“I can’t blame you for tryin’ … I’m tryin’ to make it, too.”
— from “Poor Side of Town,” as recorded by Johnny Rivers
This column title gets your attention, doesn’t it? Mine, too. I stumbled across this phrase on the internet while reading a financial planning article. The most humorous comment was, “Yes, and I have a very short memory!”
It’s only natural to think about our financial station in life. But in reality, there will always be wealthier and poorer folks than us.
So how should we think of ourselves, financially speaking? One way is to think about all we possess that we didn’t once own. These assets may include a house that’s paid for, or at least one with considerable equity; a dependable, late model car; an investment account; and perhaps some real estate holdings. We all work so hard and scramble so fervently for money that we often forget where we came from financially, and how fortunate we are.
We were considering this issue in the office recently, and my husband and children were comparing the relative poverty of their college years. My husband recalled one scorching summer when he lived in college housing that had one window air conditioning unit, but he was so broke he couldn’t afford the extra expenditure to run it. Today when we talk about “luxurious living,” he often equates it with being able to afford air conditioning. I’m from Chicago, so I enjoy Southern expressions, and of that era, he says, “I was so poor I couldn’t pay attention.”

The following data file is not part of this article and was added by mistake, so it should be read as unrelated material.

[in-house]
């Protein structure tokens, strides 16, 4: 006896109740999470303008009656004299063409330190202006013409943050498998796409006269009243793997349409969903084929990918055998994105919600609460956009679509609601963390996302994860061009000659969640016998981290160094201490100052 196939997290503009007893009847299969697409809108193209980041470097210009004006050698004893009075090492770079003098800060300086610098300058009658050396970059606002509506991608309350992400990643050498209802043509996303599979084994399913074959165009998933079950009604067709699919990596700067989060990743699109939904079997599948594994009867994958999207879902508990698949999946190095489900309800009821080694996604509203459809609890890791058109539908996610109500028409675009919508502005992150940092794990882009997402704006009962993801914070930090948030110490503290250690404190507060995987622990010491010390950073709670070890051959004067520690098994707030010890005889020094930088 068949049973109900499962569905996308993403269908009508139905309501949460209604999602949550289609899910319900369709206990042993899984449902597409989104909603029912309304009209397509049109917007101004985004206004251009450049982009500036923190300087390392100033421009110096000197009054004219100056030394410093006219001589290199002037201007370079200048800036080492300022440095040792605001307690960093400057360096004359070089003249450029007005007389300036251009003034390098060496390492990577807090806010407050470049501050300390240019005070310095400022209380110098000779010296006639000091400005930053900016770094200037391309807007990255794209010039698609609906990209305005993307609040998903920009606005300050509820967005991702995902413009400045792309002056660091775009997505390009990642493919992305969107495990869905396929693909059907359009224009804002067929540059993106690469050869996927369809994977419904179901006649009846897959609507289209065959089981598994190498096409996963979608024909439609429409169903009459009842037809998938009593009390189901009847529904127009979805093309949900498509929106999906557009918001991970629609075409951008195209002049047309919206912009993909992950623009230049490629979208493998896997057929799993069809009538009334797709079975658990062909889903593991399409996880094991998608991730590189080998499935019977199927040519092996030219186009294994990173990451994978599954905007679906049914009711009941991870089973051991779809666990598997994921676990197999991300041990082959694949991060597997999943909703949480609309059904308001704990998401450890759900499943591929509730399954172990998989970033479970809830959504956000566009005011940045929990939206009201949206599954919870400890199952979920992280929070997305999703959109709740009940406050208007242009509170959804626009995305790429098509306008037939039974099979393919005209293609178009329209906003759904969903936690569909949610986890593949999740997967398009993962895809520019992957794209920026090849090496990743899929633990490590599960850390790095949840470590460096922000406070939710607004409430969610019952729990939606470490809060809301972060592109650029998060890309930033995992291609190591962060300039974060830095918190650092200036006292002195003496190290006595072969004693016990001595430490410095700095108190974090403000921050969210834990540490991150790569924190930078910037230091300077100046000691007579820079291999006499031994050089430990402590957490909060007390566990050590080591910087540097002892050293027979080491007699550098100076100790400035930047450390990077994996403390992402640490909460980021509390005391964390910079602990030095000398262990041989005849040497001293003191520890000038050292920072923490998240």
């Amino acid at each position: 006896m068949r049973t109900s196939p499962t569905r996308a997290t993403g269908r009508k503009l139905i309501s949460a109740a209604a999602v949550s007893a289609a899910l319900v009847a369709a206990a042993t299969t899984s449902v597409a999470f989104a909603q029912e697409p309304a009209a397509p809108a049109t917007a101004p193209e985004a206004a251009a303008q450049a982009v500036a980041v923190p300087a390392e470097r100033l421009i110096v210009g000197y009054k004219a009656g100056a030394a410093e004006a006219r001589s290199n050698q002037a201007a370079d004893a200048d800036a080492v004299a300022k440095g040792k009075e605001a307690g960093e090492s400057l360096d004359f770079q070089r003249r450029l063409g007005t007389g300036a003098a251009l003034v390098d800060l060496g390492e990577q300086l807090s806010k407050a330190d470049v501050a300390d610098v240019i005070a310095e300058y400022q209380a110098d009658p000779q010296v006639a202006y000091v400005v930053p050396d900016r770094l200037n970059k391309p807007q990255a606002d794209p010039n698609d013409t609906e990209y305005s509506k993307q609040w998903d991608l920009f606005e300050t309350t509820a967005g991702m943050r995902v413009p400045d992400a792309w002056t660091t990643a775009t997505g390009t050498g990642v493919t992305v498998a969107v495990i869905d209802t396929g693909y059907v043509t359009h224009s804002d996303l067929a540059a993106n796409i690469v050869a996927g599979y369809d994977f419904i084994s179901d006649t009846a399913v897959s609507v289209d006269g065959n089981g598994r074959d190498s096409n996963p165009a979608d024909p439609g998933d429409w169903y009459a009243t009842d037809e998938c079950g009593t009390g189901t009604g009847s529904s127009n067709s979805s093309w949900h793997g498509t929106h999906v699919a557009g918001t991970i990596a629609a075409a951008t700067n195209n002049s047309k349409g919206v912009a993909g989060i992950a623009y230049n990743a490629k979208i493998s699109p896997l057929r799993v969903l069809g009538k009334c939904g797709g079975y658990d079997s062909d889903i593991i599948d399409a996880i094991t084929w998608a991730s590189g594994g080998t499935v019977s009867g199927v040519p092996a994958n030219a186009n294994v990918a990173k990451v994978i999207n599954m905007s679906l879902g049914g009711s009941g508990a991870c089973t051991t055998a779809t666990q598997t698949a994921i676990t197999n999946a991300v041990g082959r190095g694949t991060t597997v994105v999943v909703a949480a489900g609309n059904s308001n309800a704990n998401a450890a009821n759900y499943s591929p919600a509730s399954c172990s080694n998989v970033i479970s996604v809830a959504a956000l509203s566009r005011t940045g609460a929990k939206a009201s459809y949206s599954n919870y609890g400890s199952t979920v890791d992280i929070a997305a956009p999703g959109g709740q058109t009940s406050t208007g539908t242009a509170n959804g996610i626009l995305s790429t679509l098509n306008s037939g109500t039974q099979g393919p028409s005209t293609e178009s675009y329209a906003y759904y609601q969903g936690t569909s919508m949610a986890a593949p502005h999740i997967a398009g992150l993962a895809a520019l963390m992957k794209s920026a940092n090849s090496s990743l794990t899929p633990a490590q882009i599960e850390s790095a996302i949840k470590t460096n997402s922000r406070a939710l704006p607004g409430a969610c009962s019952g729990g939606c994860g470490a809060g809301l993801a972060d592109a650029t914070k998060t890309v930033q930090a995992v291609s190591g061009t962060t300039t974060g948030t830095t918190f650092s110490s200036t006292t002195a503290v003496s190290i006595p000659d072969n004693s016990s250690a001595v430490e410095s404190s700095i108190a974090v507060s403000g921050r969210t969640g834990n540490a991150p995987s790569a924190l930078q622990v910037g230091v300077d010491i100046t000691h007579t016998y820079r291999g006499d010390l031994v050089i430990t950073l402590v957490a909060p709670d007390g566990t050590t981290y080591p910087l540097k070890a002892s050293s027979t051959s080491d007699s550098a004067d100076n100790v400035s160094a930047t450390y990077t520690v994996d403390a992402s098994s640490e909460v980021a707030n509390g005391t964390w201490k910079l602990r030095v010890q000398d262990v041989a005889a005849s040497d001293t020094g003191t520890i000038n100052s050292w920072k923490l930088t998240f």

Taking time to experience gratitude for all we have is another healthy way to think about our financial situation. Every time I see video of poverty-stricken locales or places with limited access to fresh water and decent medical care, I am reminded of our good circumstances. To the person living in a cardboard box, the difference between owning a home with 4,000 vs. 3,000 square feet is academic.
The job of a financial advisor is to make people wealthier by growing their money, and to provide impartial professional financial planning and advice. And goodness knows these are important services. But regardless of how wealthy we become, folks who appreciate what they have, regardless of their asset level, are usually the happiest.
Here’s a thought. Imagine that we have all the money that we could possibly want. What would we actually do to change our lifestyle? How differently would we live? What would we drive? What would we eat? Who would we associate with that we don’t currently already see on a regular basis?
If very little would change after this huge cash infusion, we may already have everything we need. And if that’s the case, that’s cause for great happiness.
Margaret R. McDowell, ChFC®, AIF®, author of the syndicated economic column “Arbor Outlook,” is the founder of Arbor Wealth Management, LLC, (850.608.6121 – www.arborwealth.net), a “fee-only” registered investment advisory firm located near Sandestin.